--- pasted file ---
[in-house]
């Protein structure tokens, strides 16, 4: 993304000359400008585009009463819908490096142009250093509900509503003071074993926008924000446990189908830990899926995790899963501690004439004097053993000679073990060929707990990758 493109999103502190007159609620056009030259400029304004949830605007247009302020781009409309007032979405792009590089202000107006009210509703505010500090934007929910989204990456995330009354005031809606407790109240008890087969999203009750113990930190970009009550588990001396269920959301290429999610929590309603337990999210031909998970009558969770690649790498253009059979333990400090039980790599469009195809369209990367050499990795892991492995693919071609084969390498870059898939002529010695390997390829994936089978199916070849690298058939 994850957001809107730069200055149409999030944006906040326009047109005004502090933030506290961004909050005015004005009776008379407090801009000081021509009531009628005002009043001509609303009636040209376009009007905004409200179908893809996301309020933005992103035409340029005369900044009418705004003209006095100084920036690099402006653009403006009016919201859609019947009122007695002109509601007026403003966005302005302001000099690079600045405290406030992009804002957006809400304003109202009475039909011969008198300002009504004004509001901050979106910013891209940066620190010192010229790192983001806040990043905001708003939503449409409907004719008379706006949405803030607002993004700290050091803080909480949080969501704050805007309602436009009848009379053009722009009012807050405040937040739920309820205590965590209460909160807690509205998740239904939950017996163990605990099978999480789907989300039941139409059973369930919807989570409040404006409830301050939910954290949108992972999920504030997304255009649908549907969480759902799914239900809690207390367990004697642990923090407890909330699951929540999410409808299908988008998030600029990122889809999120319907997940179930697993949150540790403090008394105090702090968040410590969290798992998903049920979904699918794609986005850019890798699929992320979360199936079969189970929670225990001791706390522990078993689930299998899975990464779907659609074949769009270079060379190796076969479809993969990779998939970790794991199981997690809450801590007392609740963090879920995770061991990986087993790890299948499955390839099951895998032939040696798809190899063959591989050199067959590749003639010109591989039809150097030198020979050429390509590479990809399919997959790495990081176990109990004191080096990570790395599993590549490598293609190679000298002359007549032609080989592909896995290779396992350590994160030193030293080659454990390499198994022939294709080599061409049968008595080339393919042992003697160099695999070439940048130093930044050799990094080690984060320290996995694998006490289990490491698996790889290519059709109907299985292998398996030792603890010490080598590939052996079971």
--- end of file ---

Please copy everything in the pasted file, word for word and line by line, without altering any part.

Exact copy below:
[in-house]
């Protein structure tokens, strides 16, 4: 993304000359400008585009009463819908490096142009250093509900509503003071074993926008924000446990189908830990899926995790899963501690004439004097053993000679073990060929707990990758 493109999103502190007159609620056009030259400029304004949830605007247009302020781009409309007032979405792009590089202000107006009210509703505010500090934007929910989204990456995330009354005031809606407790109240008890087969999203009750113990930190970009009550588990001396269920959301290429999610929590309603337990999210031909998970009558969770690649790498253009059979333990400090039980790599469009195809369209990367050499990795892991492995693919071609084969390498870059898939002529010695390997390829994936089978199916070849690298058939 994850957001809107730069200055149409999030944006906040326009047109005004502090933030506290961004909050005015004005009776008379407090801009000081021509009531009628005002009043001509609303009636040209376009009007905004409200179908893809996301309020933005992103035409340029005369900044009418705004003209006095100084920036690099402006653009403006009016919201859609019947009122007695002109509601007026403003966005302005302001000099690079600045405290406030992009804002957006809400304003109202009475039909011969008198300002009504004004509001901050979106910013891209940066620190010192010229790192983001806040990043905001708003939503449409409907004719008379706006949405803030607002993004700290050091803080909480949080969501704050805007309602436009009848009379053009722009009012807050405040937040739920309820205590965590209460909160807690509205998740239904939950017996163990605990099978999480789907989300039941139409059973369930919807989570409040404006409830301050939910954290949108992972999920504030997304255009649908549907969480759902799914239900809690207390367990004697642990923090407890909330699951929540999410409808299908988008998030600029990122889809999120319907997940179930697993949150540790403090008394105090702090968040410590969290798992998903049920979904699918794609986005850019890798699929992320979360199936079969189970929670225990001791706390522990078993689930299998899975990464779907659609074949769009270079060379190796076969479809993969990779998939970790794991199981997690809450801590007392609740963090879920995770061991990986087993790890299948499955390839099951895998032939040696798809190899063959591989050199067959590749003639010109591989039809150097030198020979050429390509590479990809399919997959790495990081176990109990004191080096990570790395599993590549490598293609190679000298002359007549032609080989592909896995290779396992350590994160030193030293080659454990390499198994022939294709080599061409049968008595080339393919042992003697160099695999070439940048130093930044050799990094080690984060320290996995694998006490289990490491698996790889290519059709109907299985292998398996030792603890010490080598590939052996079971």